PSA and authority clash over claims office cleaners will be paid more than public servants

Parliamentary drivers and office cleaners will be paid more than highly qualified public servants under new guidelines from the kingdom’s Remuneration Authority, the Public Service Association claimed today.

In a statement sent to the media, the PSA claimed that the pay scales recommended by the Authority were unfair and worse than the ones that triggered a strike by the PSA in 2005.

However, the Remuneration Authority has hit back, describing the PSA’s press release as full of “gross falsehoods” and claiming that it had actually recommended cutting Parliamentary workers’ salaries.

The authority said it was legally required to be fair to public servants, private sector workers, the Ministries, Tongan taxpayers and taxpayers in countries which helped the government pay salaries.

The Authority conducted a review of PSA salaries under the direction of the Public Services Commission.

It issued two reports, one in June 2014 covering the PM, government ministers, judges, Members of Parliament, Police, members of the armed forces, prison and fire officers, all Public Enterprise CEOs, boards, commissions, authorities, tribunals and certain senior government executive positions and one in September 2015, covering all public servants in government ministries.

PSA Secretary General, Mele ‘Amanaki said her association “violently rejected” the Authorities recommendations because they were unfair.

“A driver ($27,046), security officer ($21,679), office cleaner ($21,679) and groundsman ($21,679) with no academic qualifications and minimal job responsibilities in Parliament have higher salaries than some of the positions in the Public Service with more job responsibilities for public servants who are Master’s, Bachelor’s and Diploma graduates, who earn between $10,000 – $26,000,” ‘Amanaki said.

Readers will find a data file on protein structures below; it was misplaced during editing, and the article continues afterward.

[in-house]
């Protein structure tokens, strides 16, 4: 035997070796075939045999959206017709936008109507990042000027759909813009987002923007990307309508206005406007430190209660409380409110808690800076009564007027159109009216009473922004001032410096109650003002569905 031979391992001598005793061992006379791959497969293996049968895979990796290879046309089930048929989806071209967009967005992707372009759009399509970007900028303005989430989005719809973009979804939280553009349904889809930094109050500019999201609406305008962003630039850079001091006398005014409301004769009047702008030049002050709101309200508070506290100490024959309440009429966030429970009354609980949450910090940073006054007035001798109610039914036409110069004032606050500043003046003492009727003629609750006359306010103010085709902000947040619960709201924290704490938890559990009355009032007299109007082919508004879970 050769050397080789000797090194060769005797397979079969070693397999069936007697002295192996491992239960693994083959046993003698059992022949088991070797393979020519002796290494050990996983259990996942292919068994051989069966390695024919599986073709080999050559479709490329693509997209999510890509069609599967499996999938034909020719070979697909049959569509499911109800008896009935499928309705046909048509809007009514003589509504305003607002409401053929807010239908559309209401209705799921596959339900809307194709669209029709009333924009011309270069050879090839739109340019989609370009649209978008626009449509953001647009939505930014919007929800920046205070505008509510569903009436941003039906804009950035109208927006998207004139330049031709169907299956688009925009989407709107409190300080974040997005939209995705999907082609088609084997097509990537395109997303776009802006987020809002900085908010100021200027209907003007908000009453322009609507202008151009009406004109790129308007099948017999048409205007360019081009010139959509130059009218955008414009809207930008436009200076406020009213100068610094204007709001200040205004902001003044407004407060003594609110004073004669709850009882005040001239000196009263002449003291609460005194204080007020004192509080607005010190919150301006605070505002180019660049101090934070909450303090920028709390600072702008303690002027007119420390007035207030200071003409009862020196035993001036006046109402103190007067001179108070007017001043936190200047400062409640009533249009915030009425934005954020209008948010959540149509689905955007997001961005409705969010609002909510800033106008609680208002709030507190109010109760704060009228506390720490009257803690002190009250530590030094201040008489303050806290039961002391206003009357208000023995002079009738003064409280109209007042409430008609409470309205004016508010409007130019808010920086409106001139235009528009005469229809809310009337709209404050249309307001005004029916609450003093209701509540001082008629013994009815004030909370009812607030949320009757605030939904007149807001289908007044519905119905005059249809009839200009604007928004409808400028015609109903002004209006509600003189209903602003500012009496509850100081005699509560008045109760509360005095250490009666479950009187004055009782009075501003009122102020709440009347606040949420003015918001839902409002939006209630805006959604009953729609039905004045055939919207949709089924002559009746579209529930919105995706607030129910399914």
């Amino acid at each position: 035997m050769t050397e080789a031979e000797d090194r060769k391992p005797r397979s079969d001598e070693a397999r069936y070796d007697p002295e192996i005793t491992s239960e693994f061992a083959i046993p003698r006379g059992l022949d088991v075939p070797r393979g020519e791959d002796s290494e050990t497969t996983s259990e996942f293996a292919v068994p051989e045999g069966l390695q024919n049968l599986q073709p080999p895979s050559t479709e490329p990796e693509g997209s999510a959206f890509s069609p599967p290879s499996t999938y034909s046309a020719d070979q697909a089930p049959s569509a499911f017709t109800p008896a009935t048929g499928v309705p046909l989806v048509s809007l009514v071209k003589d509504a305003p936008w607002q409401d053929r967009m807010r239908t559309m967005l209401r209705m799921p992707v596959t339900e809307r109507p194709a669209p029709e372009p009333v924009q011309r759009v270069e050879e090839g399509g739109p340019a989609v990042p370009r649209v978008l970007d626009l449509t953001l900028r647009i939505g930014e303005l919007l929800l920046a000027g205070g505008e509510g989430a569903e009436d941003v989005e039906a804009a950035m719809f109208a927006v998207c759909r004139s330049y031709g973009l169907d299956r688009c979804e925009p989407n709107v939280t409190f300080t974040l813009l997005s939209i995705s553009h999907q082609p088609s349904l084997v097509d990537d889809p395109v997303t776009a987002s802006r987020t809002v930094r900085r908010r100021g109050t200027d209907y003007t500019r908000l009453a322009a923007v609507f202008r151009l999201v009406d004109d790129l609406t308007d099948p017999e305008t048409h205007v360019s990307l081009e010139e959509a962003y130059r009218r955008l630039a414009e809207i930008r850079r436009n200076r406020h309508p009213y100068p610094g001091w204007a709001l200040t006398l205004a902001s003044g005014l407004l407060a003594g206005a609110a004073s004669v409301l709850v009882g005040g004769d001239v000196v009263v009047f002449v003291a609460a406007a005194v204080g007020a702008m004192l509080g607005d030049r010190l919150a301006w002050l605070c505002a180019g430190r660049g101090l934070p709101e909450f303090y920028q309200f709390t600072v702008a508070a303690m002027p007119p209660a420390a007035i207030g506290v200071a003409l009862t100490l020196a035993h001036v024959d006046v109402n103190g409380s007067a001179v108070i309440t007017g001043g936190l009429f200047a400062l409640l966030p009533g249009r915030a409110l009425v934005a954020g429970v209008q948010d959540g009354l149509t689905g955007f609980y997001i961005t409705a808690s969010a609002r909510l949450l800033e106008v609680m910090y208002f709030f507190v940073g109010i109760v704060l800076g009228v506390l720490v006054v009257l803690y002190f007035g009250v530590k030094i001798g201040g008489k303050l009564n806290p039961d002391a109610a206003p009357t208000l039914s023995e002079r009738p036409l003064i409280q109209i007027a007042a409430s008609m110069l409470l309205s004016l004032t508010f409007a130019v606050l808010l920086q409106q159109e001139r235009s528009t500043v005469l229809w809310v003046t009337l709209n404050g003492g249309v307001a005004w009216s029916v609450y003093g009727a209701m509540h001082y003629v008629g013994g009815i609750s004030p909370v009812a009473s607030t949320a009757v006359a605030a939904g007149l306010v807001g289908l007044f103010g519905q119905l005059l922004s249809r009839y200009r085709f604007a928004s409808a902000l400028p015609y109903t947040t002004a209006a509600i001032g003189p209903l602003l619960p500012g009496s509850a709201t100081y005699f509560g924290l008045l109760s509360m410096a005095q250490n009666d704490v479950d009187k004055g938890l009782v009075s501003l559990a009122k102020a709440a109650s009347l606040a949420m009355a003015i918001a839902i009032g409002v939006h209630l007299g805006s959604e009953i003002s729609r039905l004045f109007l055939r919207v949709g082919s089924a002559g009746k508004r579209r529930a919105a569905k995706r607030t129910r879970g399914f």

She said that under the Authority’s proposal the salaries of Town and District Officers were still at the bottom of the scale.

“We are aware that the PSC, RA and the Hon. Minister of Finance are pushing for the RA Reports to be approved by Cabinet for implementation in July 2016 despite the submission by majority of the CEOs in the Public Service recommending for the reports to be deferred for proper consultations,” she said.

She said the review should be done again by properly trained staff

“We do not want to repeat what had happened in 2005,” ‘Amanaki said.

In a three page rebuttal, the Remuneration Authority said the PSA’s statements were false and misleading.

In a statement to the media, it said the reports were still with Cabinet and not yet been approved.

It said claims that Town and District Officer’s new salaries would  be at the bottom of the scale were false and that it had actually recommended increasing payment to these officers because the nature and responsibilities of these roles had changed significantly since the last evaluation in 1982.

The Remuneration Authority said the nature and responsibilities of these positions had changed significantly since 1982 (when the last evaluation was done).

The Authority also denied that Ministry CEO’s were opposed to the recommendations.

“The majority of CEOs actually recommended further consultation to be provided to be more inclusive of all their staff before April 15, 2016,” the Authority said.

“In fact, subject to certain CEO conditions being met (including another nine percent cost of living allowance for public servants), they actually recommended the Remuneration Authority’s Reports, and recommendations be made effective from July 1, 2016.”

The PSA has issued a Notice of Employment Dispute over the issue.

The main points

  • Parliamentary drivers and office cleaners will be paid more than highly qualified public servants under new guidelines from the kingdom’s Remuneration Authority, the Public Service Association claimed today.
  • In a statement sent to the media, the PSA claimed that the pay scales recommended by the Authority were unfair and worse than the ones that triggered a strike by the PSA in 2005.
  • However, the Remuneration Authority has hit back, describing the PSA’s press release as full of “gross falsehoods” and claiming that it had recommended cutting Parliamentary workers’ salaries.
  • The Authority conducted a review of PSA salaries under the direction of the Public Services Commission.

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